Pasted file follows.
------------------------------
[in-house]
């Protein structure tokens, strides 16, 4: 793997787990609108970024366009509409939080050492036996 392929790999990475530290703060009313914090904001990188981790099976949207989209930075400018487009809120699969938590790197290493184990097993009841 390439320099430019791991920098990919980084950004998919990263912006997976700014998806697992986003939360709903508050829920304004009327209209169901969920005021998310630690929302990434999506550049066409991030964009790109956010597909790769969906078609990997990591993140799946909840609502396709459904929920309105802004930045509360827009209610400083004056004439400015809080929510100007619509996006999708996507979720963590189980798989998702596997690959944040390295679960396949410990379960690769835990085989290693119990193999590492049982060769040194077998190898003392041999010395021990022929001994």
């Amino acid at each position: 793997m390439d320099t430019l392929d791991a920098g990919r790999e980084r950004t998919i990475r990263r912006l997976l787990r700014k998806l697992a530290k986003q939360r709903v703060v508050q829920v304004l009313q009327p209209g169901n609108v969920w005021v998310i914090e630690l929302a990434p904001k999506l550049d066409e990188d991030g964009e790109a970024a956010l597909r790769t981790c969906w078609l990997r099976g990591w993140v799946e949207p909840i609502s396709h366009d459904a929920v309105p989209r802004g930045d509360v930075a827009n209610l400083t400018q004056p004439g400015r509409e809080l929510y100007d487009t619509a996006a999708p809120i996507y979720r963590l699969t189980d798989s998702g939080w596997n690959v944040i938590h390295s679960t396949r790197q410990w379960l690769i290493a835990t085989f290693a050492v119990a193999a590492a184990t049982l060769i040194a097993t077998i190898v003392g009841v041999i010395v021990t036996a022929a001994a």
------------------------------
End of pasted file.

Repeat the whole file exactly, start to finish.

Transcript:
[in-house]
């Protein structure tokens, strides 16, 4: 793997787990609108970024366009509409939080050492036996 392929790999990475530290703060009313914090904001990188981790099976949207989209930075400018487009809120699969938590790197290493184990097993009841 390439320099430019791991920098990919980084950004998919990263912006997976700014998806697992986003939360709903508050829920304004009327209209169901969920005021998310630690929302990434999506550049066409991030964009790109956010597909790769969906078609990997990591993140799946909840609502396709459904929920309105802004930045509360827009209610400083004056004439400015809080929510100007619509996006999708996507979720963590189980798989998702596997690959944040390295679960396949410990379960690769835990085989290693119990193999590492049982060769040194077998190898003392041999010395021990022929001994």
């Amino acid at each position: 793997m390439d320099t430019l392929d791991a920098g990919r790999e980084r950004t998919i990475r990263r912006l997976l787990r700014k998806l697992a530290k986003q939360r709903v703060v508050q829920v304004l009313q009327p209209g169901n609108v969920w005021v998310i914090e630690l929302a990434p904001k999506l550049d066409e990188d991030g964009e790109a970024a956010l597909r790769t981790c969906w078609l990997r099976g990591w993140v799946e949207p909840i609502s396709h366009d459904a929920v309105p989209r802004g930045d509360v930075a827009n209610l400083t400018q004056p004439g400015r509409e809080l929510y100007d487009t619509a996006a999708p809120i996507y979720r963590l699969t189980d798989s998702g939080w596997n690959v944040i938590h390295s679960t396949r790197q410990w379960l690769i290493a835990t085989f290693a050492v119990a193999a590492a184990t049982l060769i040194a097993t077998i190898v003392g009841v041999i010395v021990t036996a022929a001994a």